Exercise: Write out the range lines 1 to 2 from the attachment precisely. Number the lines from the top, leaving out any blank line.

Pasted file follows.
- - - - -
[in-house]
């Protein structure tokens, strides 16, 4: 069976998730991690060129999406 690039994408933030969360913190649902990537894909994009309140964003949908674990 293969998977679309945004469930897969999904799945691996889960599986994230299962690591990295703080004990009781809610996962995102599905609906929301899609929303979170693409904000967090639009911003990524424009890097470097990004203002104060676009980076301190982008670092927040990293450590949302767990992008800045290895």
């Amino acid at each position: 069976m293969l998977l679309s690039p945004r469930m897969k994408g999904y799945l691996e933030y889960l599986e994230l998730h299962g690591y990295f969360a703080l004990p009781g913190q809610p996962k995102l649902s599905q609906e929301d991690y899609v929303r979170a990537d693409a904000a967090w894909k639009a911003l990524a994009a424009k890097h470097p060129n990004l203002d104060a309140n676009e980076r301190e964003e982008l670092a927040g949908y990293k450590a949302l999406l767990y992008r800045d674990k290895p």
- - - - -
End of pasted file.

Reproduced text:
[in-house]
């Protein structure tokens, strides 16, 4: 069976998730991690060129999406 690039994408933030969360913190649902990537894909994009309140964003949908674990 293969998977679309945004469930897969999904799945691996889960599986994230299962690591990295703080004990009781809610996962995102599905609906929301899609929303979170693409904000967090639009911003990524424009890097470097990004203002104060676009980076301190982008670092927040990293450590949302767990992008800045290895």